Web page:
When Phoebe first started pre-school I started a ritual. I’d pick her up after school every Friday (my day off from work) and take her and Abby to lunch at our local diner. Every time I’d walk into the classroom the teacher would say the same thing: “Phoebe! Look who’s here! It’s mommy!” I should note that this was about six or seven years ago, during the golden era of the Working Mother Manifesto — I was probably reading I Don’t Know How She Does it with my morning coffee and falling asleep with Perfect Madness splayed across my chest. So the way the teacher’s greeting registered in my overly sensitive ears was more like this: “Well I’ll be! Look who decided to show up today!? It’s your Mommy, Phoebe! Can you believe it?” Had I been a little less self-involved it might not have taken me four months to notice that she greeted all the parents with the exact same line.
But that was four months after the Friday Phoebe said to me in between bites of her diner grilled cheese,”Mom, I love Fridays. They feel more special to me than other days.”
“I know what you mean,” I told her. “I feel the same way.” Then I ate a fry and my heart began its rapid descent to dark, paranoid places. Hold it a second. Why exactly does she think Friday is so special? Cause I’m home? Cause we’re eating lunch together? Since when is Mom’s presence considered a special occasion? Is this bad? Is our diner ritual calling even more attention to the fact that I’m abandoning her the other four days of the week? What am I setting myself up for here?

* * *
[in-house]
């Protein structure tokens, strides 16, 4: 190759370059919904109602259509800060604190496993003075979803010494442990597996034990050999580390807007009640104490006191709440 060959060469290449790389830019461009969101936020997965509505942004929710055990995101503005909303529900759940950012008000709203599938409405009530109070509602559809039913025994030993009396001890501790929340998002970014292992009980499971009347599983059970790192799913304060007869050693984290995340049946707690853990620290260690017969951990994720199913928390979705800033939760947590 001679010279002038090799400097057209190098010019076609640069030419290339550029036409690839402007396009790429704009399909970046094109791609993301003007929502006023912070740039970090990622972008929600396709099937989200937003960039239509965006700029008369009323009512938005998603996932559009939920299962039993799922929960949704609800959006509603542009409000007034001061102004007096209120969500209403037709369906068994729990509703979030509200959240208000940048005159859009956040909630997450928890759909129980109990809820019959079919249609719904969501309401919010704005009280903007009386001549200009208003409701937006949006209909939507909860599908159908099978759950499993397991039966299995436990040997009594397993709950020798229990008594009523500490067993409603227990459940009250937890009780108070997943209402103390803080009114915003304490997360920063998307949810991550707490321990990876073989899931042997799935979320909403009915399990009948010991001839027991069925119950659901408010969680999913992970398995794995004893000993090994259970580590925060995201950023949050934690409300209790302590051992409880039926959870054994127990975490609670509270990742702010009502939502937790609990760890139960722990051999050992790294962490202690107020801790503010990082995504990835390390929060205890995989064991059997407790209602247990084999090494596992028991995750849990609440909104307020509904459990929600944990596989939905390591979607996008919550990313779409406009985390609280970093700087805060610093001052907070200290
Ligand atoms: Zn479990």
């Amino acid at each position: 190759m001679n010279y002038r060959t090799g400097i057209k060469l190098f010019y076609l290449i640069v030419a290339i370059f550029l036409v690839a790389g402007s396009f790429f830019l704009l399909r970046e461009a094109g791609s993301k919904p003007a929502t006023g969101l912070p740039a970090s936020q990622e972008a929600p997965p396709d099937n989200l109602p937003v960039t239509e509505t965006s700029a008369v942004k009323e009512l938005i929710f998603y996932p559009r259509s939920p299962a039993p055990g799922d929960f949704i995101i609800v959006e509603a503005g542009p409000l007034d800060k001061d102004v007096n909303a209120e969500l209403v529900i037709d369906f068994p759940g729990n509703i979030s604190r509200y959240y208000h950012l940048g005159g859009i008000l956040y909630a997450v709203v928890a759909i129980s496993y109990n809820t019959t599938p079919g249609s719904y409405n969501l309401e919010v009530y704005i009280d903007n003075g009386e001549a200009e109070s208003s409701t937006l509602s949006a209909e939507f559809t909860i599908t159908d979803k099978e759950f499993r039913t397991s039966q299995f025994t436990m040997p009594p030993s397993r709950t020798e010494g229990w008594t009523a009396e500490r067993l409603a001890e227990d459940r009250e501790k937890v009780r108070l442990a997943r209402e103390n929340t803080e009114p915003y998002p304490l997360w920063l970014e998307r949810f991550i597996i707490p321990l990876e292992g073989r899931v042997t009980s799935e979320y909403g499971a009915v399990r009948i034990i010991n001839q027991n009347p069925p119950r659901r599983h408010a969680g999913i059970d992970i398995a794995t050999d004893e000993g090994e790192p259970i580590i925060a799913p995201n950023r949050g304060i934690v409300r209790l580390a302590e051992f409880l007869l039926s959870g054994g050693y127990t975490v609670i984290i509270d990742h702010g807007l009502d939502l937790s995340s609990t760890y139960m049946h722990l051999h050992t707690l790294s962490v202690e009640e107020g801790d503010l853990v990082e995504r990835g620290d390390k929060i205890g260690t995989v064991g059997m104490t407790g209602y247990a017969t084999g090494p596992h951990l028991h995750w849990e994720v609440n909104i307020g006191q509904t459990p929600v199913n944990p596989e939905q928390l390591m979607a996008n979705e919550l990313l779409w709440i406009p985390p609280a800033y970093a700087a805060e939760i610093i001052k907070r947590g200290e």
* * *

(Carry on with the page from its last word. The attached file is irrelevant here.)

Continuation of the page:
And that was it for our ritual. From that point on — or at least until I matured a bit — the goal for Friday was to make it as routine as every other weekday. Lunch at home. Nap. Maybe a playdate. Let’s keep “special” where it belongs — on holidays, anniversaries, birthdays.
Birthdays. Maybe this is why in our house they are now more appropriately described as birthweeks. Because after the annual monogrammed pancake ritual (above), the classroom party, the “Pick a Country, Any Country” dinner ritual, the party for their friends, the party with their grandparents, and the sleepover with cousins after the party, we’ve logged some serious hours celebrating. So this week, since Abby is turning 7, you’ll be reading about the various ways I like to overcompensate for my maternal shortcomings make a bonafide special day…special. And then, I promise you, we’ll be right back to the everyday routine.
Monogrammed Birthday Pancakes
Fry up a nice stack of pancakes using your favorite recipe or mix. (We use a mix of Trader Joe’s buttermilk and Trader Joe’s Multi-Grain.) Monogram the top one with squeezable icing and decorate with appropriate number of candles. Note: you should probably not do this with piping hot pancakes because it might cause the candle bottoms to melt a bit into the top cake. If this does happen, just surgically remove the affected areas.